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Meta Is Making It Harder to Wind Up in Facebook Jail:

Meta Is Making It Harder to Wind Up in Facebook Jail:

Facebook’s parent company says it will give more explanations for minor offenses and wait to suspend users for 30 days until they have seven or more offenses.

The number of people in Facebook jail is about to go down. Under a new set of rules that Facebook’s parent company, Meta, announced on Thursday, it will be harder for users to get their accounts shut down for breaking less important rules. Civil society groups and Meta’s “semi-independent” Oversight Board have been complaining for years about the company’s “strike” policies, which can cause content that isn’t actually harmful to be flagged as harmful. These changes are a response to those complaints. Still, more serious, harmful content keeps getting through the cracks in moderation.

Most of the talk about Meta’s content moderation these days is about how the platforms handle unhinged politicians and very controversial political arguments. This makes it easy to forget that a much larger number of regular users end up in Facebook Jail, whether they did something right or wrong.

Changes to Facebook’s prison

In the future, Facebook’s punishment system will focus more on giving users more information about why a piece of content breaks its rules instead of just restricting or suspending it right away. One of the worst punishments, not being able to post for 30 days, will now only happen after the seventh post that breaks the rules. Meta says that the general idea is to try to keep account restrictions for “persistent violators” who keep breaking the rules even after being told many times not to. In theory, that should let users learn from their mistakes and stop other people from getting locked out of their mistakes because they didn’t understand.

Monika Bickert, Facebook’s Vice President of Content Policy, said, “Under the new system, we will focus on helping people understand why we removed their content. This has been shown to be more effective at keeping people from doing it again than quickly taking away their ability to post.”

This softer side to Facebook’s legal power only applies to cases that are not as serious. Meta says that it will still take immediate action against users’ accounts if they post images of child exploitation, information about terrorists, or other more serious information. This can include getting rid of accounts that are especially bad from the platform.

Bickert added, “We’re making this change in part because we know we don’t always get it right.” “So instead of possibly over-punishing people with a lower number of strikes for low-severity violations and limiting their ability to express themselves, this new approach will lead to faster and more effective actions for those who keep breaking our rules.”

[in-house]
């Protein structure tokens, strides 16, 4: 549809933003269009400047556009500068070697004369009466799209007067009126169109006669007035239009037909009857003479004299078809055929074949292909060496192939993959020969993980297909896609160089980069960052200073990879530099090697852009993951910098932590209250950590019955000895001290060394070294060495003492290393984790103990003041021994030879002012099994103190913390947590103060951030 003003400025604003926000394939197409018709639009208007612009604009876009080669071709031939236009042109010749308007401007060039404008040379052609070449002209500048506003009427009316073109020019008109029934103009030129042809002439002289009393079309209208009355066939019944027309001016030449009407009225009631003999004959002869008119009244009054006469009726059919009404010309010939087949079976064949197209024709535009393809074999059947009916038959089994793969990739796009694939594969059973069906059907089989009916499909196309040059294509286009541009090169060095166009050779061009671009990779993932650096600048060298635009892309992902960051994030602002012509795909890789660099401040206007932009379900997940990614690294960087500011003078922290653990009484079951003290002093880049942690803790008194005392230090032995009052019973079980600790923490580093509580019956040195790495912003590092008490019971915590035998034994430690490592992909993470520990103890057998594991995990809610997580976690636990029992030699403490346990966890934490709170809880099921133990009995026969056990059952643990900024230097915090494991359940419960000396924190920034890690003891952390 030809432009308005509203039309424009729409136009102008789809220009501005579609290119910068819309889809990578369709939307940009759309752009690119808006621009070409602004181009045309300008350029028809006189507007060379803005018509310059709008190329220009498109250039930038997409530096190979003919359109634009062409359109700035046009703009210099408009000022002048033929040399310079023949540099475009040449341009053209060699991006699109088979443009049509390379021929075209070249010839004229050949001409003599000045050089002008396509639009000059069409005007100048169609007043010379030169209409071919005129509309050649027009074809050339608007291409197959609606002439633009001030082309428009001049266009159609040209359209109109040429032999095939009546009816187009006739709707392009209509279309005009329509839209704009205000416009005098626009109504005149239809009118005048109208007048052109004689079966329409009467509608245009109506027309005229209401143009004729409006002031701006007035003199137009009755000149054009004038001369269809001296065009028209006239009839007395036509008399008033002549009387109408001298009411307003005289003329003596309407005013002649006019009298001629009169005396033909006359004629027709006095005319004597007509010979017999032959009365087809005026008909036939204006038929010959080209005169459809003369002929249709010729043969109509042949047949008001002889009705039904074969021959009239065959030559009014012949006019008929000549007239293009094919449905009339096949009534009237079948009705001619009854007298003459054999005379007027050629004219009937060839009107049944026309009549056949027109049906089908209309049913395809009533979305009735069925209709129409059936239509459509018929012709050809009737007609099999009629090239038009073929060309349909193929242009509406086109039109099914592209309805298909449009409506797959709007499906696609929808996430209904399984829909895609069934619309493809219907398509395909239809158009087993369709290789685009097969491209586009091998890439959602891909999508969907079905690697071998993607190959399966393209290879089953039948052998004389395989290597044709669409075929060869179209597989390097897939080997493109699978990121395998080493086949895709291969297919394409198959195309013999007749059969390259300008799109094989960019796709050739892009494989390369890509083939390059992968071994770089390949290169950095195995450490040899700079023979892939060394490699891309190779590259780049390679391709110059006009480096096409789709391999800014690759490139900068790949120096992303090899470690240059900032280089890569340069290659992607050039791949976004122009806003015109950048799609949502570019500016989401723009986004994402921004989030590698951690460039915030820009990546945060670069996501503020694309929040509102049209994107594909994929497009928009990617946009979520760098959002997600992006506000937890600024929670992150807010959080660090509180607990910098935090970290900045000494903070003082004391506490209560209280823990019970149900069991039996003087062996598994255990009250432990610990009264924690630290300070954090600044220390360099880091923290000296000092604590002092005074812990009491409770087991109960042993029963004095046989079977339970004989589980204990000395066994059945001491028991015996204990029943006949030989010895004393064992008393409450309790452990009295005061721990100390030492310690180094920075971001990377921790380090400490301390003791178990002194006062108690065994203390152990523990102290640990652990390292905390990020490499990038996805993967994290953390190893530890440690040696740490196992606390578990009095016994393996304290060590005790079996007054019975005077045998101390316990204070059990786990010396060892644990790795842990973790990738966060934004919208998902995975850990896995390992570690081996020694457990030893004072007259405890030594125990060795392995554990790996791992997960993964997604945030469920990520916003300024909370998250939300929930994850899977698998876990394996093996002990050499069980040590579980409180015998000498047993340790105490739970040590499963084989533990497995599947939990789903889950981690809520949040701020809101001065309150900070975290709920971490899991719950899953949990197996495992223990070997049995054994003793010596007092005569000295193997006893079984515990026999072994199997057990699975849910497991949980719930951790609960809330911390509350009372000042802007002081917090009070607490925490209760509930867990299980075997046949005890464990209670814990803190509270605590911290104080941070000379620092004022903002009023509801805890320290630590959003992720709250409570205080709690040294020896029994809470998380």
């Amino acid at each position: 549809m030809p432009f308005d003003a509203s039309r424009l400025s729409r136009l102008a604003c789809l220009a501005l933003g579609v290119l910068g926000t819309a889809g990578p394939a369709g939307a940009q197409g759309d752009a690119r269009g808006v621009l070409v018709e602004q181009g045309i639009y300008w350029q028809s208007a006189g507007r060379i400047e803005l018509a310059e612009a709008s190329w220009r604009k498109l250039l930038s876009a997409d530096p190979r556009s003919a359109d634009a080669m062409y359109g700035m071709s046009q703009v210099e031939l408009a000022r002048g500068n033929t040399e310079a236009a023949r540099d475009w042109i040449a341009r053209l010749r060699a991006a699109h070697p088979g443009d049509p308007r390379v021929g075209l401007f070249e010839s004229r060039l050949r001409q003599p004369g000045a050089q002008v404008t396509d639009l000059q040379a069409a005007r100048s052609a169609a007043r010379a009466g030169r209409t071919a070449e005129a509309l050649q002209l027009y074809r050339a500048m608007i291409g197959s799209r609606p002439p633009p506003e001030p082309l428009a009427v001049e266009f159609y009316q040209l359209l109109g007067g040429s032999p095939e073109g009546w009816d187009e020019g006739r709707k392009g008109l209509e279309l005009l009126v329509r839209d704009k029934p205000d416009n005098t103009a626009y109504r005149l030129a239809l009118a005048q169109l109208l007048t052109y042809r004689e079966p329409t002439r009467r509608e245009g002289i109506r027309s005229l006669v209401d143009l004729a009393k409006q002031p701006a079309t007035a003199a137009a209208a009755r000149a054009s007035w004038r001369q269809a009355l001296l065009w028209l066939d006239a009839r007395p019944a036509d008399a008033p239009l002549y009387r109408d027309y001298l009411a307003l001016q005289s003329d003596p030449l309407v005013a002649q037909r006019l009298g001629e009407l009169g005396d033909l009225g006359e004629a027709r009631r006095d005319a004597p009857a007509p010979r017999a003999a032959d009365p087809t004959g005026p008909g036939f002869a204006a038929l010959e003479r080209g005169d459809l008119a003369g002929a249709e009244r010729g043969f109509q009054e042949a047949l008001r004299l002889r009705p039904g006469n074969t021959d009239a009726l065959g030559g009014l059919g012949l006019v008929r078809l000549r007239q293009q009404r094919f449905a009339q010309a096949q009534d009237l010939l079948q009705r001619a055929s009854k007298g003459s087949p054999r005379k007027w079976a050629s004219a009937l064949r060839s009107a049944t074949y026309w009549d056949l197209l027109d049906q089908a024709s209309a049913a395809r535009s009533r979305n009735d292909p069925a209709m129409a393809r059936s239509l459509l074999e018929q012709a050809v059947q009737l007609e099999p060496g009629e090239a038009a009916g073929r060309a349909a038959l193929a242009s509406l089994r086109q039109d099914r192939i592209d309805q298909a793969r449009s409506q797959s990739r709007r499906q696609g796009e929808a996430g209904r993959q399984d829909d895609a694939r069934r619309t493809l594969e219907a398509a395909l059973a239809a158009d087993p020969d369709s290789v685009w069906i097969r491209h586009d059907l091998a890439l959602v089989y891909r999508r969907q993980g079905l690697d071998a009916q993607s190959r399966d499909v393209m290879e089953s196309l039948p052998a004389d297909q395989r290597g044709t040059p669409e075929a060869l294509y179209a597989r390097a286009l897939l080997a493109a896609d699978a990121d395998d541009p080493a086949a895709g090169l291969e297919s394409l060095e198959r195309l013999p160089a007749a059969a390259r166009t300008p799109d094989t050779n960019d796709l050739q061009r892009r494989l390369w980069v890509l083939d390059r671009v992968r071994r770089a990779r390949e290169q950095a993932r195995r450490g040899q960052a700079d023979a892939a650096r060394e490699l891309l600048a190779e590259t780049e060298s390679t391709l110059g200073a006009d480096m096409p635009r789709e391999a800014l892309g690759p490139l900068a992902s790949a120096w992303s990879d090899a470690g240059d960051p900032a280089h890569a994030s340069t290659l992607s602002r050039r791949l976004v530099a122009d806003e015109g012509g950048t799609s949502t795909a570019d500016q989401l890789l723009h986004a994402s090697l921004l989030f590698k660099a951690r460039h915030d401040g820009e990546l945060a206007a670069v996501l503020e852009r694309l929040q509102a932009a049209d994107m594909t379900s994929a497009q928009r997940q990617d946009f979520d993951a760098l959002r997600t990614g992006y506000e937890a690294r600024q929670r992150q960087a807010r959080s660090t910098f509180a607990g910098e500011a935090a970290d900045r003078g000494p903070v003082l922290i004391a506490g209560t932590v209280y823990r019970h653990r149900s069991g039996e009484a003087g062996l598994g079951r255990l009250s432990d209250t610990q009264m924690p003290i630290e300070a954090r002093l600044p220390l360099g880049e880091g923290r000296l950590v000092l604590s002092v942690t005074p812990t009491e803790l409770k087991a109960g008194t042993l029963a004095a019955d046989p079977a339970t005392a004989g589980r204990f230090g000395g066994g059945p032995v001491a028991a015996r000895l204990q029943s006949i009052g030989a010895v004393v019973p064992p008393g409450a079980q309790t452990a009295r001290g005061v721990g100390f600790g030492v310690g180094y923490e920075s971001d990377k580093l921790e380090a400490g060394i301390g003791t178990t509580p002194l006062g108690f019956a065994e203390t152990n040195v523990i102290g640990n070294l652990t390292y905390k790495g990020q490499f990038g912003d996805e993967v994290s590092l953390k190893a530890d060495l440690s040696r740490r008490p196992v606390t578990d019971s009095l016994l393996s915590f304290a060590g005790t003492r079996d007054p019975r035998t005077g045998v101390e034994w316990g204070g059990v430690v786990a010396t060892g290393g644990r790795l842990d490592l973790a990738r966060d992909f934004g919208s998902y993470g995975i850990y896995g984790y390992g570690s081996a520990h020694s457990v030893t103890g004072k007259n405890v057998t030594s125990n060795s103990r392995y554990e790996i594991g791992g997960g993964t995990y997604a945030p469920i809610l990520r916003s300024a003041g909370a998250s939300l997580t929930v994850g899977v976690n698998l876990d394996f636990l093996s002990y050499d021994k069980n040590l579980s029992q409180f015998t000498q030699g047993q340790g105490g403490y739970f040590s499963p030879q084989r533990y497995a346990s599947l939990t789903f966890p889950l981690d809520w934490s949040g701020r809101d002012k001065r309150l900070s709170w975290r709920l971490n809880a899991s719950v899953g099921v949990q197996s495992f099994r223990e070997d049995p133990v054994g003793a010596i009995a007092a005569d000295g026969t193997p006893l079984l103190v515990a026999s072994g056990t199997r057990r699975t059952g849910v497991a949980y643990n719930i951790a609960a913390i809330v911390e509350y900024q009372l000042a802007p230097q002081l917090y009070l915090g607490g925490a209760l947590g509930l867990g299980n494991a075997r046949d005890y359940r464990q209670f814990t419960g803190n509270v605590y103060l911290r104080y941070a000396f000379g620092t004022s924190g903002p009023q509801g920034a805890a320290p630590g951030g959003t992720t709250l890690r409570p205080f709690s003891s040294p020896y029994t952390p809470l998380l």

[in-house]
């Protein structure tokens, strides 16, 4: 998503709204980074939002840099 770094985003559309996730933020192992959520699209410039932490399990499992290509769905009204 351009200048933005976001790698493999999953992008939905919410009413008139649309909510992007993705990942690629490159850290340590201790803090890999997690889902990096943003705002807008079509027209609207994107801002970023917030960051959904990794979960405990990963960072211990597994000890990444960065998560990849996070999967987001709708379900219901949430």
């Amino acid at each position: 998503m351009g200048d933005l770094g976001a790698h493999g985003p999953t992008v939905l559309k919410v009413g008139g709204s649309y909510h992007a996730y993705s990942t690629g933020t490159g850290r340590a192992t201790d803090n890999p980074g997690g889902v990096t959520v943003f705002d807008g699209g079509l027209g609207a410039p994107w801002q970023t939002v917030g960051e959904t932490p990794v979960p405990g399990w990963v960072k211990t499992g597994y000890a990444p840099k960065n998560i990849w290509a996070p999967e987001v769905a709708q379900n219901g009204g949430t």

What does Facebook jail mean?

If you’ve spent much time on Facebook, you’ve probably seen examples of people who say their account was blocked or suspended for what seems like no good reason. Here you are in Facebook Jail.

There are plenty of times when Facebook users who say they didn’t break the rules didn’t even know they did. Meta’s moderation system is mostly automated, but there are times when it gets things wrong and flags users for wrong or silly reasons. Some users think that Facebook rules its platform with an iron fist because it is so strict about following the rules. It’s also one reason why a lot of Republican lawmakers still think Mark Zuckerberg wants to shut down conservative voices. He isn’t.

“A meme is what it is.”

The Facebook Papers, a set of internal documents shared with auto news360 by Facebook employee Frances Haugen, shows how users are confused and angry about how Facebook enforces its rules. The documents show examples of younger users who were upset when they were flagged for posting satire on morbid meme pages and getting in trouble for it.

A 17-year-old from the U.K. wrote, “This is what this page is for.” “This group is for memes like the one I posted, even though it broke the rules. It wasn’t bad at all.” Another 16-year-old from Pakistan wrote, “A meme is a meme.”

In other cases, an adult user from Germany complains that one of his posts was taken down without being told why. Some users even apologized to Facebook, saying they didn’t know they were breaking the company’s rules.

Meta is trying to find a good middle ground with her new, less strict plan. The company says that its own research shows that 80% of users who have broken rules a few times won’t do it again in the next 60 days. That means that warnings or other light signals to low-level offenders work pretty well at stopping them from doing it again. Then, account restrictions are put on the other 20% of purposeful jerks. People are worried that the change in policy could give harmful users more freedom at a time when fake news, bullying, and general negativity are still common on social media. Meta doesn’t think that will happen.

“With this update, we’ll still be able to keep our app safe and let people express themselves,” Bickert said.

“There is still room for improvement.”

Even though the Oversight Board’s feedback led to some of Facebook’s changes, the Supreme Court-like group wasn’t always positive. Even though the board liked that Facebook was trying to be more open, it also said that the company was only focusing on “less serious violations.” The board said that the new rules didn’t do much to answer transparency questions about “severe strikes,” which they say can have a big effect on journalists or activists whose accounts are shut down for unclear reasons.

The Oversight Board said, “Today’s announcement focuses on violations that were not as bad.” “Yet, the Board has repeatedly found that Meta makes mistakes when it comes to finding and punishing more serious violations.”


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